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Moroni, Giambattista

MORONI, GIAMBATTISTA (c. 1510-1578), Italian portraitpainter of the Venetian school, was born at Albino near Bergamo about 1510 (or perhaps a few years later), and became a pupil of Bonvicino named II Moretto. Bsyond the record of his works very few particulars regarding him have reached us. Titian, under whom also Moroni, while still very young, is said to have studied (but this appears hardly probable), had at any rate a high opinion of his powers: he said that Moroni made his portraits " living " or ' actual " (veri}. In truthful and animated portraiture Moroni ranks near Titian himself. His portraits do not indeed attain to a majestic monumental character; but they are full of straightforward life and individuality, with genuine unforced choice of attitude, and excellent texture and arrangement of draperies. There is a certain tendency to a violet-tint in the flesh, and the drawing and action of the hands are not first-rate. The earliest inscribed date discovered for any of his works is 1553. As leading samples may be mentioned in the Uffizi Gallery, Florence the " Nobleman pointing to a Flame," inscribed " Et quid volo nisi ut ardeat ? " ; in the National Gallery, London, the portraits of a Tailor, a member of the Fenaroli family, Canon Ludovico de' Terzi, and others; in the Berlin Gallery, his own portrait; and in Stafford House, the seated half-figure of the Jesuit Ercole Tasso, currently termed " Titian's Schoolmaster " not as indicating any real connexion between the sitter and Titian, but only the consummate excellence of the work. Besides his portraits, Moroni painted, from youth to his latest days, the ordinary round of sacred compositions; but in these he falls below his master II Moretto. One of the best is the " Coronation of the Virgin," in S. Alessandro della Croce, Bergamo; also in the cathedral of Verona, " SS Peter and Paul," and in the Brera of Milan, the " Assumption of the Virgin." Moroni was engaged upon a " Last Judgment," in the church of Corlago, when he died on the sth of February 1578. (W. M. R.)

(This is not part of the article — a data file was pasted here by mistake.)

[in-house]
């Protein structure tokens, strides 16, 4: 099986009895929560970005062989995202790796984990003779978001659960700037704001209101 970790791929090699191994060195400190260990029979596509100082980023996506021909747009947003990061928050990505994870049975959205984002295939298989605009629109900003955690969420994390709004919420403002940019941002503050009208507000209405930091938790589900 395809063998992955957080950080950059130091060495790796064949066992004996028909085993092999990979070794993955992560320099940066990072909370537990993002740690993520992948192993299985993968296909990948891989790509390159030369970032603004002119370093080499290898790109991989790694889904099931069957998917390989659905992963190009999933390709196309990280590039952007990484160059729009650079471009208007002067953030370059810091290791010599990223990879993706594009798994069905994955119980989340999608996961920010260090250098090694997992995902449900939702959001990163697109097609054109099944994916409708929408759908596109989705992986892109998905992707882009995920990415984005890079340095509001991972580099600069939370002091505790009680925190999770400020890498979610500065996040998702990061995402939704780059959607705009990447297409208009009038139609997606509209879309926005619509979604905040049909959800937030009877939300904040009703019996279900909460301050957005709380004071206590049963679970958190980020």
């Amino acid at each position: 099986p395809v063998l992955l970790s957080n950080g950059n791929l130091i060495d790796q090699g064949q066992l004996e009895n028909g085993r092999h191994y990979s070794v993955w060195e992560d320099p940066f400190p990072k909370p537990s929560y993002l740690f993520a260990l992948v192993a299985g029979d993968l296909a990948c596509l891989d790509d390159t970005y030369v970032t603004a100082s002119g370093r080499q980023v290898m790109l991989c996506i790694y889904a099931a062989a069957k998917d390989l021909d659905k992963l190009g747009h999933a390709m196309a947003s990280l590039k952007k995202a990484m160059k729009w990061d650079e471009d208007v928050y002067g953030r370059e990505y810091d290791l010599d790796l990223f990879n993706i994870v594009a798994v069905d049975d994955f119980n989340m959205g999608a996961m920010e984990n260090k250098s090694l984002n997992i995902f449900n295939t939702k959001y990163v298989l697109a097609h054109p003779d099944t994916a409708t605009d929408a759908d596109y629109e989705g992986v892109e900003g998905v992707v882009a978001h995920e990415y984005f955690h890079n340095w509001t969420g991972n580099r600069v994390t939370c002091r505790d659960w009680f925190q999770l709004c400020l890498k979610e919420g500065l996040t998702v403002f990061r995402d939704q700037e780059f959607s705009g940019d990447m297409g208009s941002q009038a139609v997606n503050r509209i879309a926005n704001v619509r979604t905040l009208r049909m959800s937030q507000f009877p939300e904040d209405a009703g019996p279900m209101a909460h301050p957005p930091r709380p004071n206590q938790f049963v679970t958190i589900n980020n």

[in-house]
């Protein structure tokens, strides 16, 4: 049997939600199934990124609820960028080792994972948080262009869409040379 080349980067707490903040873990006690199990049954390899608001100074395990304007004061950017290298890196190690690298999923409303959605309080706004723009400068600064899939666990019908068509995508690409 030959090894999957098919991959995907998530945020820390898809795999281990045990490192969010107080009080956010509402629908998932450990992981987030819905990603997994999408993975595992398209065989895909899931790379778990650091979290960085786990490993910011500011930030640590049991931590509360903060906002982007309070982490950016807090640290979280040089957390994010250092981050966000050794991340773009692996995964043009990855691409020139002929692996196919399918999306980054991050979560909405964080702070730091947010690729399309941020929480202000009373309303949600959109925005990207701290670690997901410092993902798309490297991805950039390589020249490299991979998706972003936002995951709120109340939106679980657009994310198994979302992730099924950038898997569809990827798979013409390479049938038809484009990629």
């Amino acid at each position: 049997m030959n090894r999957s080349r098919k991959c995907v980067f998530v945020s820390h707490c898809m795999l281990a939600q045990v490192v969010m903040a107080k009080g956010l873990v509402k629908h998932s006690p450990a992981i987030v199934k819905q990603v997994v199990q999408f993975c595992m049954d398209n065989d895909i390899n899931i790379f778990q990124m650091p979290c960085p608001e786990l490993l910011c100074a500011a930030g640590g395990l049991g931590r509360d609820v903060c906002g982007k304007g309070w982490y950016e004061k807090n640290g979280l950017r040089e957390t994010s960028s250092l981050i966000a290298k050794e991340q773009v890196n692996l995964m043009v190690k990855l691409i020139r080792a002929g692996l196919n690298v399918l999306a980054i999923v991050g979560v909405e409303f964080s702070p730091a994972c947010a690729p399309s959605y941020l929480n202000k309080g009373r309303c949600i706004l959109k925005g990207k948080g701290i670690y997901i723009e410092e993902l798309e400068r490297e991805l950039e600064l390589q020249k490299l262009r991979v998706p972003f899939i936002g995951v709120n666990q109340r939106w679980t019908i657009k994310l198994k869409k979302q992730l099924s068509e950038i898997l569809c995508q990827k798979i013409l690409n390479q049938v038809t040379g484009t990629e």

Note - this article incorporates content from Encyclopaedia Britannica, Eleventh Edition, (1910-1911)

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